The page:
The purpose of this cross-sectional study was to compare the psychophysical response to experimental thermal pain in a group of older adults with AD to comparable individuals without AD. To our knowledge, this is the first study to use experimental thermal stimuli to assess pain perception at suprathreshold levels in conjunction with verbal reports of unpleasantness in people diagnosed with mild to moderate cognitive impairment in AD. Our first hypothesis was that, when compared to sex and age-matched cognitively intact controls, people with AD would be less sensitive to thermal pain and find pain to be less unpleasant. Our second hypothesis was that, among people with AD, a surrogate index of greater AD severity, namely an increasing global cognitive impairment as measured by the Folstein Mini-Mental State Examination (MMSE) [21], would be associated with higher thresholds for detecting thermal stimuli (at warmth, mild pain, and moderate pain intensities) and lower reported unpleasantness associated with each of these intensities.

Methods

Participants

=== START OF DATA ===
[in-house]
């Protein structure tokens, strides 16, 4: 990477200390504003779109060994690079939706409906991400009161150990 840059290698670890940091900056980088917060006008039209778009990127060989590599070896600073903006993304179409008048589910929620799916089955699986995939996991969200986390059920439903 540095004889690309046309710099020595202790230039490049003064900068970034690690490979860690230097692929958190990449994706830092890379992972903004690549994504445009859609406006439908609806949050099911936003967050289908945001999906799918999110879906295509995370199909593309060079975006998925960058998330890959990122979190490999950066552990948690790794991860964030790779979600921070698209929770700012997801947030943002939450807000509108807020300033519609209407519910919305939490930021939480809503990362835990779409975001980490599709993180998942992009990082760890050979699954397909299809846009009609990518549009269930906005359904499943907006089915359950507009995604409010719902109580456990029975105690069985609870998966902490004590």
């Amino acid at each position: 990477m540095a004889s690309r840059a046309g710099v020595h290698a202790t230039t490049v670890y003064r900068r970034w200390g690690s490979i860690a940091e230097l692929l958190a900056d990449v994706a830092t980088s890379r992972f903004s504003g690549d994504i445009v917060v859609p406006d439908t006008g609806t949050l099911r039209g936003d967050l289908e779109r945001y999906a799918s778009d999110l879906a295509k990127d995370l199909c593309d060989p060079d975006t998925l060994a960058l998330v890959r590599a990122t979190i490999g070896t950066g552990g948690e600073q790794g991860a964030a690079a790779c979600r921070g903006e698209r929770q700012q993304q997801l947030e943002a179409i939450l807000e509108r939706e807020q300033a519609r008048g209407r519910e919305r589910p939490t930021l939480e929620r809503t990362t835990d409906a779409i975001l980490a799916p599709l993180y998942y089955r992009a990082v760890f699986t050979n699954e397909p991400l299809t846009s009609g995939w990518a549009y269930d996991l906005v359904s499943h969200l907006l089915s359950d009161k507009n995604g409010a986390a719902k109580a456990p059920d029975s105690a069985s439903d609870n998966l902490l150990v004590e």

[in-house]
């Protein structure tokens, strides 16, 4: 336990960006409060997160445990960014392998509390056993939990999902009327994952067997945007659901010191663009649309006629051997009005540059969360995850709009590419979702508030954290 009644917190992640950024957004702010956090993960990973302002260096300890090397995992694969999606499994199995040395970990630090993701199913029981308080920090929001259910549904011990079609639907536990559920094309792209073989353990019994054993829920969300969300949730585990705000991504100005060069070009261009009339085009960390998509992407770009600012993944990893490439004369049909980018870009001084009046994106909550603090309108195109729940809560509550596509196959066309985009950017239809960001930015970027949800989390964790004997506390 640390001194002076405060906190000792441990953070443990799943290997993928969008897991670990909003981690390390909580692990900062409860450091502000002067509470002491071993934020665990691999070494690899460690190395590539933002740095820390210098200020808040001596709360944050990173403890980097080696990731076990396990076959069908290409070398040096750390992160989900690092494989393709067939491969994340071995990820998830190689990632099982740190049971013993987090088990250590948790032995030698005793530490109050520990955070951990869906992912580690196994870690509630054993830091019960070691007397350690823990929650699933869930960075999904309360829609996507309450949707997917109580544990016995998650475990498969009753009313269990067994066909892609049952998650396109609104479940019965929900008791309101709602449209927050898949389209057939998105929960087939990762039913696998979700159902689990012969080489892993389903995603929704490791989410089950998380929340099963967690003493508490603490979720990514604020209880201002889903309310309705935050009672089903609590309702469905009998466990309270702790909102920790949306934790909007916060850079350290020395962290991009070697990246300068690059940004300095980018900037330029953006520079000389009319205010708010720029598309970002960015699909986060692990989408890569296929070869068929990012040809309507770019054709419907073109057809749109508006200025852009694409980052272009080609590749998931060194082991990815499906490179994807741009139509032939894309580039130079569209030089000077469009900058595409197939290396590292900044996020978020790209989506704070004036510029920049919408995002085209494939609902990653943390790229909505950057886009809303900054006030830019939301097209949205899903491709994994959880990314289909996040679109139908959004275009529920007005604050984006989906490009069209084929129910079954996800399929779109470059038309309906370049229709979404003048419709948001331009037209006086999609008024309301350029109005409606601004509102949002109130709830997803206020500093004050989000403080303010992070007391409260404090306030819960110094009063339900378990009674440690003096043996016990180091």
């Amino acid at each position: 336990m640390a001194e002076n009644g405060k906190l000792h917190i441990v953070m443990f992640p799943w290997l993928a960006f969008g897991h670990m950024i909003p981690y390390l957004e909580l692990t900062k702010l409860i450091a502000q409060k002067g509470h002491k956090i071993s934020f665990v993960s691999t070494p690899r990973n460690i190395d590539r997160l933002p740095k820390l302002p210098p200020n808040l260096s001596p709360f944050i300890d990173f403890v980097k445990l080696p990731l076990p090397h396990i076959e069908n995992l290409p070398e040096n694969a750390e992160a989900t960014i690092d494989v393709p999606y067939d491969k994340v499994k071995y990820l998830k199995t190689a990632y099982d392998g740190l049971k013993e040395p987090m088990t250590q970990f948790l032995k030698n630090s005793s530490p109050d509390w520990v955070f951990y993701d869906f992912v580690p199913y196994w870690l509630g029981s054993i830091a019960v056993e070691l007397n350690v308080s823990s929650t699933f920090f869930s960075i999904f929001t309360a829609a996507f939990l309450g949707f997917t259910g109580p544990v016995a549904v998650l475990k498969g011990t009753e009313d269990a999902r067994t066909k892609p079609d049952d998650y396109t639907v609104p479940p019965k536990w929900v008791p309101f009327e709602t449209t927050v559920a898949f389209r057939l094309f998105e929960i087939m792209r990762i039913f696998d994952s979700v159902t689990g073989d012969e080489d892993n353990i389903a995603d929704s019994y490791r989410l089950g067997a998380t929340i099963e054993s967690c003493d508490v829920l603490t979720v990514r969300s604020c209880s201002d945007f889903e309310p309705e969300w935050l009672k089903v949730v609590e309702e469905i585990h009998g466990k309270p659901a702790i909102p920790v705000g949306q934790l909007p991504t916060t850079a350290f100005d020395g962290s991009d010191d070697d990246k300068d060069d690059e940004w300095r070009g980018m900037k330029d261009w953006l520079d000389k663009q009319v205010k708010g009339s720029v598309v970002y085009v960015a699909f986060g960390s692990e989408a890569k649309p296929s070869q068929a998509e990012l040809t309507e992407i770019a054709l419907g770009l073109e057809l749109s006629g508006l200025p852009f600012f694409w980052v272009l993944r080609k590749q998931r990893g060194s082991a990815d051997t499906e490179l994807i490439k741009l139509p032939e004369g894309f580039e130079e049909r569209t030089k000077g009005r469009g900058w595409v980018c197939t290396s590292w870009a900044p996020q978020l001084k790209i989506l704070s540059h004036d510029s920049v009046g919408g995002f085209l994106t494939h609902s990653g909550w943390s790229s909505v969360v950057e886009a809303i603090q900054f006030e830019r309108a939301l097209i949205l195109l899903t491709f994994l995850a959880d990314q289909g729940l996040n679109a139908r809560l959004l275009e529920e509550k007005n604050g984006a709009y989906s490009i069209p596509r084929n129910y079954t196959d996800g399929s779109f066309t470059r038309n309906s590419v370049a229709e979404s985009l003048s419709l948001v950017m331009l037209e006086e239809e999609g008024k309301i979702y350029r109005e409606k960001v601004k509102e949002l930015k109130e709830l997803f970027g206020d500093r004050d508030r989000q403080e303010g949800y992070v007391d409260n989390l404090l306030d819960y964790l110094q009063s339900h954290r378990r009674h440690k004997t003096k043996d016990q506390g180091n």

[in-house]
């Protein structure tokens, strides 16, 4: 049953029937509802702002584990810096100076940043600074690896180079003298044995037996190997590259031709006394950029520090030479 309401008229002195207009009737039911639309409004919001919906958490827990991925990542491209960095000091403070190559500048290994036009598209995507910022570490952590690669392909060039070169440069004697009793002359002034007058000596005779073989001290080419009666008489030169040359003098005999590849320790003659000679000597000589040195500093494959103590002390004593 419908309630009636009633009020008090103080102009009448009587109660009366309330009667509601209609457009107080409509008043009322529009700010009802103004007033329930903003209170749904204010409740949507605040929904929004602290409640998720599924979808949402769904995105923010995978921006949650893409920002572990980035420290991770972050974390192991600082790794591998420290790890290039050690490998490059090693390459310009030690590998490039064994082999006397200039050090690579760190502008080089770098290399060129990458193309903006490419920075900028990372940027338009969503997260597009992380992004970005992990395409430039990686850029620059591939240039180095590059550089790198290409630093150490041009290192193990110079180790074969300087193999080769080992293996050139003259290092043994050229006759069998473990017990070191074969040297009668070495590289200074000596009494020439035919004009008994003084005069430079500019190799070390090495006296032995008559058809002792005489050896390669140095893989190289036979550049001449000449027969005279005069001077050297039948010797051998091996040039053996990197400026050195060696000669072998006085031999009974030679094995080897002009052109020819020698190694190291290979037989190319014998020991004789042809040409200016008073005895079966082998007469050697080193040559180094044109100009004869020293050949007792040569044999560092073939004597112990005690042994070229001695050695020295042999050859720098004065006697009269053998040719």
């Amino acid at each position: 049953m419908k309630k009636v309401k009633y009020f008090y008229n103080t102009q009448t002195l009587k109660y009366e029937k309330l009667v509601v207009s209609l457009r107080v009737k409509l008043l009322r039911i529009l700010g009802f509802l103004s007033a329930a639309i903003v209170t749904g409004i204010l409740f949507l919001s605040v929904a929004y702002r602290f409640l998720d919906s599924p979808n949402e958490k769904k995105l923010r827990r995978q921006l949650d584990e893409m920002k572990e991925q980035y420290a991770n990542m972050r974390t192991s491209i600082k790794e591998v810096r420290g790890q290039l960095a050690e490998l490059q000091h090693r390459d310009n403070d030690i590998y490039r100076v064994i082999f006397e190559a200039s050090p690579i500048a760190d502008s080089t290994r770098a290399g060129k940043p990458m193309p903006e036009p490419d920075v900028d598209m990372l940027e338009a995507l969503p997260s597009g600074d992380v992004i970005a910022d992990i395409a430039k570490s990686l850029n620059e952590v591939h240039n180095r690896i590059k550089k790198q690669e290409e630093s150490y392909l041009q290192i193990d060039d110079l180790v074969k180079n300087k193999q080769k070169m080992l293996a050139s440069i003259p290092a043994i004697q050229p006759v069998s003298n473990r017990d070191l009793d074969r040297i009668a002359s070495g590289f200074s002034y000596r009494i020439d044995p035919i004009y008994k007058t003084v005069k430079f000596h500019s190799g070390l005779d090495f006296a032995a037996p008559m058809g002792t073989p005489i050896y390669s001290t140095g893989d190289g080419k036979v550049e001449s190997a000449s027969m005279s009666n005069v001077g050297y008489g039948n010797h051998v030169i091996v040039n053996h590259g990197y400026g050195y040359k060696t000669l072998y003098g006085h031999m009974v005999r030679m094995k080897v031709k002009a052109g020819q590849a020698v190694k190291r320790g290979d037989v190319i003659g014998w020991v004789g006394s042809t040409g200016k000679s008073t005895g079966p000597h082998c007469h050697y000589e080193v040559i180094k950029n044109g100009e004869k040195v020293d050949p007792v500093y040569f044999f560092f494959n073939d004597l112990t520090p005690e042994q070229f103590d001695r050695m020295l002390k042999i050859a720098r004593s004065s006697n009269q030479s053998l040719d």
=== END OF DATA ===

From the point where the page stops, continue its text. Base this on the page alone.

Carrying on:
From a sample of 97 people ≥65 years old completing a larger study of mechanisms underlying AD-related alterations in pain responsiveness, 40 older adults with AD were matched to 40 older adults without AD. The samples had equal sex distributions (female = 20, male = 20) and very similar age distributions (control: median = 70 years; AD: median = 75 years). Four research assistants enrolled the participants included in the current study over a 3-year period from 2012 to 2015. Participants with a clinical diagnosis of AD were recruited from the practices of three geriatricians, two geriatric psychiatrists, and a neurologist from Vanderbilt University Medical Center. Medical records were reviewed to confirm the presence of an AD diagnosis based on supportive documentation including the following: (1) neuropsychiatric evaluation, diagnostic MRI or PET, and/or serum laboratory tests eliminating other potential causes of memory loss (e.g., vitamin B12, thyroid hormone, complete blood count, electrolyte balance, HIV), and (2) clinical diagnostic support based on results on evaluation with the MMSE [21], the Montreal Cognitive Assessment (MoCA) [22], and/or the Functional Assessment Staging (FAST) Scale [23]. Although not all measures necessary to evaluate the criteria were consistently available in the medical records, approximately 62 % of patients met the National Institute of Neurological and Communicative Disorders and Stroke and the Disease and Related Disorders Association (NINCDS-ADRDA) [24] criteria for AD. The extent of global cognitive impairment in people with AD was assessed with the MMSE. To be included, all participants with AD were required to be verbally communicative and able to provide a verbal pain rating. Controls were recruited from Vanderbilt University’s Research Match Trial Registry and via advertising through posted flyers from the greater Nashville, TN, USA, metropolitan area.